Contact Hypothesis, a concept I've discussed several times on this blog, describes that idea that your mind only understands, only computes, what the brain already knows.
"A year ago," CNN's John King explains from his own shared hometown neighborhood of Dorchester in Boston, "eight-year-old Martin Richard held a sign with five words: No more hurting people. Peace." An all too ironic premonition of the "senseless acts of violence," as King called it, that would end his life.
Indeed they are emotional events. The finish line, for those who make it, is where families and friends scream your name loudly--some even cry. You made it. They're proud. They either sympathize from their own experience, or marvel at something they don't imagine they could have done. Months of training, weeks' worth of Advil, heartache, schedule changes, setbacks, and mostly dedication culminate in the last 0.2 miles. Boston, New York, London, Chicago, major running events line the streets, the colloquially known "finishing chute," with signs, photographers, race officials, bands, and fans. Running is about separating. It's a debrief, a relaxation, a zone. It's what makes marathon training make sense to a runner; runners who also happen to be mothers, brothers, cancer survivors, war veterans, people with a cause--a reason to run, a meaningful part of their life.
Also senseless, is the direction some people chose to run when the bombs went off. Boston EMS paramedics and EMTs, Boston Police Officers, Boston Fire Fighters, and volunteer physicians, nurses, and others chose a road less traveled. We're engrained as emergency responders in the post-9/11 world about mass casualty incidents, weapons of mass destruction, and incidents perhaps as textbook as yesterday's tragedy. Secondary devices, the typical caution, are common: targeting responders, wreaking more havoc. They knew exactly what they were doing: but they went anyway. I've enjoyed my experiences as an EMT. It's taught me much about life, about humanity, but I've even said myself that I'm glad so many times to be in EMS, not police or fire. The idea of running into a gun fight, or a burning building, is to me--or at least was on a mental level--senseless.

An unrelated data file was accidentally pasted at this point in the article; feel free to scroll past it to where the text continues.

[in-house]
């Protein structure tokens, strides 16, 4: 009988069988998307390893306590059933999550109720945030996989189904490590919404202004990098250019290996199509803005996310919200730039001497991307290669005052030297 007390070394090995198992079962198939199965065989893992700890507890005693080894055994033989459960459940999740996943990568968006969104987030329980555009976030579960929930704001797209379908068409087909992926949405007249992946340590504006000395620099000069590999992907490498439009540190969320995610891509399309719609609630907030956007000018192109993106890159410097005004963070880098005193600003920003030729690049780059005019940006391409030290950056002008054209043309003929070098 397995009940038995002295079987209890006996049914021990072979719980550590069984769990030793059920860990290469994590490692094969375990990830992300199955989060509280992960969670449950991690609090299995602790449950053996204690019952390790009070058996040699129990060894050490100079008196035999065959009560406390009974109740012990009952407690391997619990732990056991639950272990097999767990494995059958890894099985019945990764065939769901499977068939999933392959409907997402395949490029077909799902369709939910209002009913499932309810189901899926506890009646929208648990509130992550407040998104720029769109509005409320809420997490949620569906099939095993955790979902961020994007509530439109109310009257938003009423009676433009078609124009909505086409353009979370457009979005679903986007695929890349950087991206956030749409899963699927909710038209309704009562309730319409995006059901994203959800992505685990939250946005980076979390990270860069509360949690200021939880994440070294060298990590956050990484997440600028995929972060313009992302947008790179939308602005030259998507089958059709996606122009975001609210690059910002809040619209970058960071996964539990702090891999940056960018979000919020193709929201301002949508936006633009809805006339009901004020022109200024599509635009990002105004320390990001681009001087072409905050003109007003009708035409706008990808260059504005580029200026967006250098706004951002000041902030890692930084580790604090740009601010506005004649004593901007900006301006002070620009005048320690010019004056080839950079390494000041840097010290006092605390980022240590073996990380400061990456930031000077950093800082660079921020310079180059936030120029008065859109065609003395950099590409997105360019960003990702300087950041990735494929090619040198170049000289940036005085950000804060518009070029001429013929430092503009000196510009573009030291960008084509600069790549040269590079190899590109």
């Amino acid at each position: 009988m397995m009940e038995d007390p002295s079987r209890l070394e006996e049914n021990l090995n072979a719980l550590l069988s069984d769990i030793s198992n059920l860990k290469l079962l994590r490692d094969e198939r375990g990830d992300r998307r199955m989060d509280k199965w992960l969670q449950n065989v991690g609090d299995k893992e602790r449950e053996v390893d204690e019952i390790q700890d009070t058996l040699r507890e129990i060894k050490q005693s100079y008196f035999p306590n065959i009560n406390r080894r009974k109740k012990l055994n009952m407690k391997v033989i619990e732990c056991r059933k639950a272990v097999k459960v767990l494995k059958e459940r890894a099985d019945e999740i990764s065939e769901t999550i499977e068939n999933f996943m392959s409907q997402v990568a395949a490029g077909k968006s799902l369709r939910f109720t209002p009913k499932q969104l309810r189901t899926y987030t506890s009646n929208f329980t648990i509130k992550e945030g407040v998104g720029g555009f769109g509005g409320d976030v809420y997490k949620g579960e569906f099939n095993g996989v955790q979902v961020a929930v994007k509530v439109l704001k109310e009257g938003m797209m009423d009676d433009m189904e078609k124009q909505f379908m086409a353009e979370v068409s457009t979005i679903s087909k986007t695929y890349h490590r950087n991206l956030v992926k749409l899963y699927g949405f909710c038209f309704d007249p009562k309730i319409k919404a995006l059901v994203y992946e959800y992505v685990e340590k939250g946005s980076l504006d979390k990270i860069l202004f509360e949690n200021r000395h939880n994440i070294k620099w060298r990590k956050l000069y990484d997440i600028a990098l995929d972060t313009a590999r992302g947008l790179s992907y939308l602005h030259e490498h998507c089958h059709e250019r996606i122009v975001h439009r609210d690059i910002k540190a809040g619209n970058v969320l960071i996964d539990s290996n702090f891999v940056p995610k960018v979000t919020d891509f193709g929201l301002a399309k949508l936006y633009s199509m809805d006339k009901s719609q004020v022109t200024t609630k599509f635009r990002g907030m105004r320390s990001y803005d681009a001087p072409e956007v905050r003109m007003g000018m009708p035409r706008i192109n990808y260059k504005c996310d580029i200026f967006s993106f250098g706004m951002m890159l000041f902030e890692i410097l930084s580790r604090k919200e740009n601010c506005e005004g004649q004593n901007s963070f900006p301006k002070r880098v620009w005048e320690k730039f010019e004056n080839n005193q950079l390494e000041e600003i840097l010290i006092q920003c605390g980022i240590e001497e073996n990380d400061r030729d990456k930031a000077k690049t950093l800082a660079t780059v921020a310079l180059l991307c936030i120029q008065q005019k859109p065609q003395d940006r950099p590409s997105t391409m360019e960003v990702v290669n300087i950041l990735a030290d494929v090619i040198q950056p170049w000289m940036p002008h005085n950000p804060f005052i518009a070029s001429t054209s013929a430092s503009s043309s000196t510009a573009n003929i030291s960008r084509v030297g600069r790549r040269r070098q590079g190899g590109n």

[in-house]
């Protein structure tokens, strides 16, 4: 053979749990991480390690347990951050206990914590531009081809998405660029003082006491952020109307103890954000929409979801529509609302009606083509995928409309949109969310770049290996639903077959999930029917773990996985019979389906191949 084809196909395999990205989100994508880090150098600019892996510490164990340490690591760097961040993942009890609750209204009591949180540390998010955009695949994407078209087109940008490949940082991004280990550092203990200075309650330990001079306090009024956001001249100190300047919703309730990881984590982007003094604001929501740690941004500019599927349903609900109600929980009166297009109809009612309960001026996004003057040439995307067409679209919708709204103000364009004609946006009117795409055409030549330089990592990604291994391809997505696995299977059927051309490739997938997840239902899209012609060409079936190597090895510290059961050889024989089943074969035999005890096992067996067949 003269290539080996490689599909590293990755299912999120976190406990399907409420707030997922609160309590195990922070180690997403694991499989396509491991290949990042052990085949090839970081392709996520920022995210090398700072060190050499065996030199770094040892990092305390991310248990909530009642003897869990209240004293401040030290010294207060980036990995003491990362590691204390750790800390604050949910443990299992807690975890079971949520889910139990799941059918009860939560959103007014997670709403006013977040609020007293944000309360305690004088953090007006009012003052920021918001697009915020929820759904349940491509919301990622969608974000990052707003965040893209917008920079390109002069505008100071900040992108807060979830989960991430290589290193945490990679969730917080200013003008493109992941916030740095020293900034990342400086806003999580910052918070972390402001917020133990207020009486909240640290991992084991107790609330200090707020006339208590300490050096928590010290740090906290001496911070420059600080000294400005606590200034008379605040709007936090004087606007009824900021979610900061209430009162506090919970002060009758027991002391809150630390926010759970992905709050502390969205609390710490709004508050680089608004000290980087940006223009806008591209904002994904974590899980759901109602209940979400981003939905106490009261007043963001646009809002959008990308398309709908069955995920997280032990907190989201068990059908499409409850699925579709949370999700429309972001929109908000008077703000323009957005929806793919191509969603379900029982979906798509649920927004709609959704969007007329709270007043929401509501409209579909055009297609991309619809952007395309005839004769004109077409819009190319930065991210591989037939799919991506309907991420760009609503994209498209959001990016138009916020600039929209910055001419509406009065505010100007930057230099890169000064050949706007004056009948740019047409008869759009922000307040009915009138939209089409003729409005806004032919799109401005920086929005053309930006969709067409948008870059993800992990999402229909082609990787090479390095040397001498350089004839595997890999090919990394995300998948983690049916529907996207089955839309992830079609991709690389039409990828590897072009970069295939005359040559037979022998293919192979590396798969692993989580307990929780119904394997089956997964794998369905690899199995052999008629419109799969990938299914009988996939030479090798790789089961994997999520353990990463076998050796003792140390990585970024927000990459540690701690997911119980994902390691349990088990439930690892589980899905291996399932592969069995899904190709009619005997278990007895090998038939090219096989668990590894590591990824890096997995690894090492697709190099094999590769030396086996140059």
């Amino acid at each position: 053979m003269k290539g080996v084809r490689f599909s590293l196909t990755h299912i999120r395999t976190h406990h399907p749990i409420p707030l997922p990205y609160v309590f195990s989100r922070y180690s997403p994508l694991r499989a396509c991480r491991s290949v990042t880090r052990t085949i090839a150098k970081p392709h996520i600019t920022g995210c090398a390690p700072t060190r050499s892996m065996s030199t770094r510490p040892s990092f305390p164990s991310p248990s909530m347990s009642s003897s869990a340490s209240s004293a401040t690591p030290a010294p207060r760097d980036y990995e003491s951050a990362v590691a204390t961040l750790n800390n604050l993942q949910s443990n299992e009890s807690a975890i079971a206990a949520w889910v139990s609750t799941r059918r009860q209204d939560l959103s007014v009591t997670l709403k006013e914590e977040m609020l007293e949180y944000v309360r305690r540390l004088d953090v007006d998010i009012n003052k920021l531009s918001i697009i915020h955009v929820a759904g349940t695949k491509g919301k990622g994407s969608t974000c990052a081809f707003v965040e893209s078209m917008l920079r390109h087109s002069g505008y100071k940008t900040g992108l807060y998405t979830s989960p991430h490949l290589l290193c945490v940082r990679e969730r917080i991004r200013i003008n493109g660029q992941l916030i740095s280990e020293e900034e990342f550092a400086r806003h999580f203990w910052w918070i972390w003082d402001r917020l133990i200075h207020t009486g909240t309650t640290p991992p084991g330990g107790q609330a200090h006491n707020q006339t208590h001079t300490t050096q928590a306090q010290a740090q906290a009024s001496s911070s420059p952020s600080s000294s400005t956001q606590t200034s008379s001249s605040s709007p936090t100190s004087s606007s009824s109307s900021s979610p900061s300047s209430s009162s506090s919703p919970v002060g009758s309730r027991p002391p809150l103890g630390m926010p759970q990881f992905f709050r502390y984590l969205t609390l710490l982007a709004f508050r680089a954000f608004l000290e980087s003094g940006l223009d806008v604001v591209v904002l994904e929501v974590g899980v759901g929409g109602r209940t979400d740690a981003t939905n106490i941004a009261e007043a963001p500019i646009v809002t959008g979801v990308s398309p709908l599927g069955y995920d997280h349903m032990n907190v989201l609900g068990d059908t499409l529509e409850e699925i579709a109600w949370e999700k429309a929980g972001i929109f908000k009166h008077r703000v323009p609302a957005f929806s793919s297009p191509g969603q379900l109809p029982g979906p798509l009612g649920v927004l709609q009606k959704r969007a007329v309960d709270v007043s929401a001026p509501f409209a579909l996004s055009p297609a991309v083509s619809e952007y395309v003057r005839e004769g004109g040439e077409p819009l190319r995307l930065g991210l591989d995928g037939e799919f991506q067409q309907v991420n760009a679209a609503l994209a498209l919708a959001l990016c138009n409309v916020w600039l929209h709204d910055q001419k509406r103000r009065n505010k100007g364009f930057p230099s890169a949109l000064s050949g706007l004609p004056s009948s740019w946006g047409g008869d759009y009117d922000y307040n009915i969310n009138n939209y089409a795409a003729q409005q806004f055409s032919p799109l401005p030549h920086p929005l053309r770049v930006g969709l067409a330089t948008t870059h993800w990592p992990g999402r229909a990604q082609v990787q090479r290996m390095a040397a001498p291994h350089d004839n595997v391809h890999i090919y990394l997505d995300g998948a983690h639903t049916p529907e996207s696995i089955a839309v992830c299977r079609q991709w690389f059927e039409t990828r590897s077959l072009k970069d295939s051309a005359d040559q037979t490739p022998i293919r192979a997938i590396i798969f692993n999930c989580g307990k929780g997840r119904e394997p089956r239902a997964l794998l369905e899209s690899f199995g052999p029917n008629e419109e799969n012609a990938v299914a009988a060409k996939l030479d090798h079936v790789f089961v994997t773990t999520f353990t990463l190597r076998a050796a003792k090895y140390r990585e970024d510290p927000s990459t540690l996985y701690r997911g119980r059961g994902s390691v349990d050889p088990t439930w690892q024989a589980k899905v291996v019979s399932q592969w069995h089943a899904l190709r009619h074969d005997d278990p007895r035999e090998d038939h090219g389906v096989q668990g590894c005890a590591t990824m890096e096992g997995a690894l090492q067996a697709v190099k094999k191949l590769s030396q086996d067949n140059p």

Sense is something we try to make of things that have little explanation. It's human nature to answer "how" and "why" about an event. It's much more difficult to apply our own experience to ensure something makes sense.
What makes sense to me about the tragedy at Boston yesterday are the good people. The ones who dedicated their lives, decades of their life, to become a trauma surgeon or emergency room doctor. The ones with "BOSTON EMS" on their back who turned around, grabbed their equipment, and ran towards danger, but more importantly towards people they had never met begging for help. The same people who moments before were cheering for people they had never met who were accomplishing something they worked so hard to do; they took off their belt and made it a tourniquet.
And so we'll run again. The only senseless parts of this tragedy were not the deaths of innocent people. In fact, the most astonishing and remarkable senseless aspects were the inspiring actions of people who acted in ways they may have never previously understood. These are the senseless parts of our life, parts of our humanity, that only have the unfortunate privilege of being exposed when something equally senseless tests our resolve to be good people.